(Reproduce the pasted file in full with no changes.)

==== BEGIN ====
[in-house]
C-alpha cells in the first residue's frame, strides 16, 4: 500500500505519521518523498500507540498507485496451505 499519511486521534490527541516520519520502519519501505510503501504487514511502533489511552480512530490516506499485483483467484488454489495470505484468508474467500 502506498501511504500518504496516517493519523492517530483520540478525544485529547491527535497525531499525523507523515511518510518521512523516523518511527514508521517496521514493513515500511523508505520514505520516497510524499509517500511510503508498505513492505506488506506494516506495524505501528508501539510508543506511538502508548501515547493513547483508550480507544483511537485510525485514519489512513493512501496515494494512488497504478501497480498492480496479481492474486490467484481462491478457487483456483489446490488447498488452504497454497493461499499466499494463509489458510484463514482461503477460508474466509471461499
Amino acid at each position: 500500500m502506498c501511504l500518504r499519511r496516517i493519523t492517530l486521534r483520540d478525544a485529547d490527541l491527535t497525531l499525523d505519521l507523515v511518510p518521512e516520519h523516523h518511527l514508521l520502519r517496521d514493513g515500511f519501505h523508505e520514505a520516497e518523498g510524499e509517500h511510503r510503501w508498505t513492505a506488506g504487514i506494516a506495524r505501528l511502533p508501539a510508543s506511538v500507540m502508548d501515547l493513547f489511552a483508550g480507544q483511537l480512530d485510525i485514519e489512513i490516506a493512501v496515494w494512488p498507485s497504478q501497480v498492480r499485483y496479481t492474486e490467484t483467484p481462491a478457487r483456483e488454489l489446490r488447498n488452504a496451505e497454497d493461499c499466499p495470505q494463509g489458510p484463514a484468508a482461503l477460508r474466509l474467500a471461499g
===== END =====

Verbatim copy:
[in-house]
C-alpha cells in the first residue's frame, strides 16, 4: 500500500505519521518523498500507540498507485496451505 499519511486521534490527541516520519520502519519501505510503501504487514511502533489511552480512530490516506499485483483467484488454489495470505484468508474467500 502506498501511504500518504496516517493519523492517530483520540478525544485529547491527535497525531499525523507523515511518510518521512523516523518511527514508521517496521514493513515500511523508505520514505520516497510524499509517500511510503508498505513492505506488506506494516506495524505501528508501539510508543506511538502508548501515547493513547483508550480507544483511537485510525485514519489512513493512501496515494494512488497504478501497480498492480496479481492474486490467484481462491478457487483456483489446490488447498488452504497454497493461499499466499494463509489458510484463514482461503477460508474466509471461499
Amino acid at each position: 500500500m502506498c501511504l500518504r499519511r496516517i493519523t492517530l486521534r483520540d478525544a485529547d490527541l491527535t497525531l499525523d505519521l507523515v511518510p518521512e516520519h523516523h518511527l514508521l520502519r517496521d514493513g515500511f519501505h523508505e520514505a520516497e518523498g510524499e509517500h511510503r510503501w508498505t513492505a506488506g504487514i506494516a506495524r505501528l511502533p508501539a510508543s506511538v500507540m502508548d501515547l493513547f489511552a483508550g480507544q483511537l480512530d485510525i485514519e489512513i490516506a493512501v496515494w494512488p498507485s497504478q501497480v498492480r499485483y496479481t492474486e490467484t483467484p481462491a478457487r483456483e488454489l489446490r488447498n488452504a496451505e497454497d493461499c499466499p495470505q494463509g489458510p484463514a484468508a482461503l477460508r474466509l474467500a471461499g